• total charge = current x time
  • The bigger the current the more charge
  • When electrical charge goes through a change in voltage energy is transferred. 
  • Energy is supplied to the charge at the power source to raise it through a voltage.
  • The charge gives up this energy when it falls through any voltage drop in components.
  • Energy transferred = charge x potential difference
  • The bigger the charge the more energy transferred. 
  • A battery with a bigger voltage will supply more energy for every coulomb of charge which flows. 
  • Because the charge is raised up higher more energy will be dissipated in the circuit.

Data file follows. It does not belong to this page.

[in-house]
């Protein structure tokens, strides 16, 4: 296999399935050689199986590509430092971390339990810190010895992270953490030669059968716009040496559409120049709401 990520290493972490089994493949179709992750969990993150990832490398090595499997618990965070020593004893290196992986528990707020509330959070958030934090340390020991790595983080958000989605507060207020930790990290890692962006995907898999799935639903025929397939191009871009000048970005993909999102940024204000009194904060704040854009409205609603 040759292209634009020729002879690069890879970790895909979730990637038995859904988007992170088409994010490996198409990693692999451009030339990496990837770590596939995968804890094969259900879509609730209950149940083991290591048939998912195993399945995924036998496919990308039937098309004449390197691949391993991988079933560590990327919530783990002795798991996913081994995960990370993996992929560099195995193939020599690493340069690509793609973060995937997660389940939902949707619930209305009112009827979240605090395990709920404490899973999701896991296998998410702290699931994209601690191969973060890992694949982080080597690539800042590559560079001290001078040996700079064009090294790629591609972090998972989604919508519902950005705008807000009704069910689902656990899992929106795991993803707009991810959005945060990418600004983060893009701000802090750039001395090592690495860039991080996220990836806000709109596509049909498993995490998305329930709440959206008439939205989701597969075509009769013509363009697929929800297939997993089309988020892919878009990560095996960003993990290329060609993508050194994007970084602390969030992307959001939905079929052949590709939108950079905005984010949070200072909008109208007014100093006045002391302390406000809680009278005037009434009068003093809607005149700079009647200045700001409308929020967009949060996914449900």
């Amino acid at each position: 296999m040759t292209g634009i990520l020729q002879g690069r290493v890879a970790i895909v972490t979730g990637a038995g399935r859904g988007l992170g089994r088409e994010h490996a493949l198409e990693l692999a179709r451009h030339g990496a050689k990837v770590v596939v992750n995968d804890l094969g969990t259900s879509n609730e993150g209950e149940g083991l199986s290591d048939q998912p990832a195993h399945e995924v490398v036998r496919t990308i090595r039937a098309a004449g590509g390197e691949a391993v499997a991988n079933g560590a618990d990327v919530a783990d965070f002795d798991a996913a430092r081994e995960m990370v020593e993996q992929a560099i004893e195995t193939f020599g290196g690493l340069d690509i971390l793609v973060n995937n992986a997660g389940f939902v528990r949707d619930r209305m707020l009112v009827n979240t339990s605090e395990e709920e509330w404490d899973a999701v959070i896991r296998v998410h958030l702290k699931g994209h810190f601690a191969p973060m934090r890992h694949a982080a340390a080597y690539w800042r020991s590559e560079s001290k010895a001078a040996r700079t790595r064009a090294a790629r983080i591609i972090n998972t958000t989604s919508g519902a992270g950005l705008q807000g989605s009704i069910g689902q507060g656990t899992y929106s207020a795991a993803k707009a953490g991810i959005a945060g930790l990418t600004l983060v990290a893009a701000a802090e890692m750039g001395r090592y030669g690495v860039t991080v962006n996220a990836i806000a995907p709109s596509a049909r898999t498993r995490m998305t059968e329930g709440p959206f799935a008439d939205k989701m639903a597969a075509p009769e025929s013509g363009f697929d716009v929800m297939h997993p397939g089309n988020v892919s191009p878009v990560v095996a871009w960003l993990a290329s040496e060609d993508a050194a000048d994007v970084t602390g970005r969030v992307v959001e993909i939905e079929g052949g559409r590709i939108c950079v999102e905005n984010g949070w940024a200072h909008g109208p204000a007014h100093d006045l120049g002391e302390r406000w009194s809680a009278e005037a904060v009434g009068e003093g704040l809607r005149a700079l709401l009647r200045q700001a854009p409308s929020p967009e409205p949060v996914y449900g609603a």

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Atomic Structure

  • J J Thompson instigated the plum pudding theory about the structure of atoms (spheres of positive charge with negative electrons stuck in them)
  • Ernest Rutherford fired alpha particles at thin gold foil: most of them went straight through but some bounced back. 
  • He realised that it was because most of the mass of the atom is concentrated in the centre (a tiny nucleus). Most of the atom is empty space.
  • The nucleus contains protons and neutrons so is positively charged.
  • The rest of the atom is mainly empty space but negative electrons orbit making the overall charge of the whole atom 0.
  • Mass: Protons 1, Neutrons 1 and Electrons 1/2000
  • Isotopes are different forms of the same element.
  • The atomic number is the total number of protons.